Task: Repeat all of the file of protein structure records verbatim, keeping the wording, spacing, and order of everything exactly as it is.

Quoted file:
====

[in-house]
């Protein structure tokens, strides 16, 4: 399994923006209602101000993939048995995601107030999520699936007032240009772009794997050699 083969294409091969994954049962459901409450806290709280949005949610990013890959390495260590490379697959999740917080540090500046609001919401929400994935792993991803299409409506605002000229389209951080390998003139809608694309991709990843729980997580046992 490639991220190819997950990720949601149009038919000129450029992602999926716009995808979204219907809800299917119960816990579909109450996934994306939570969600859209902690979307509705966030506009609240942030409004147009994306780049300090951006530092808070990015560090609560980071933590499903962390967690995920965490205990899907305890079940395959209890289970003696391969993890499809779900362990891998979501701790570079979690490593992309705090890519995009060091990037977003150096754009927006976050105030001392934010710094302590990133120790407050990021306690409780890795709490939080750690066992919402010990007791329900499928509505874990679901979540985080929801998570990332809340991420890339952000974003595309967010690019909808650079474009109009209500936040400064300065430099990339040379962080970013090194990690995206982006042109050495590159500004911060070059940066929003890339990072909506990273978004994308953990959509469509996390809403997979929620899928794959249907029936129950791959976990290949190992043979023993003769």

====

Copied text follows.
[in-house]
């Protein structure tokens, strides 16, 4: 399994923006209602101000993939048995995601107030999520699936007032240009772009794997050699 083969294409091969994954049962459901409450806290709280949005949610990013890959390495260590490379697959999740917080540090500046609001919401929400994935792993991803299409409506605002000229389209951080390998003139809608694309991709990843729980997580046992 490639991220190819997950990720949601149009038919000129450029992602999926716009995808979204219907809800299917119960816990579909109450996934994306939570969600859209902690979307509705966030506009609240942030409004147009994306780049300090951006530092808070990015560090609560980071933590499903962390967690995920965490205990899907305890079940395959209890289970003696391969993890499809779900362990891998979501701790570079979690490593992309705090890519995009060091990037977003150096754009927006976050105030001392934010710094302590990133120790407050990021306690409780890795709490939080750690066992919402010990007791329900499928509505874990679901979540985080929801998570990332809340991420890339952000974003595309967010690019909808650079474009109009209500936040400064300065430099990339040379962080970013090194990690995206982006042109050495590159500004911060070059940066929003890339990072909506990273978004994308953990959509469509996390809403997979929620899928794959249907029936129950791959976990290949190992043979023993003769």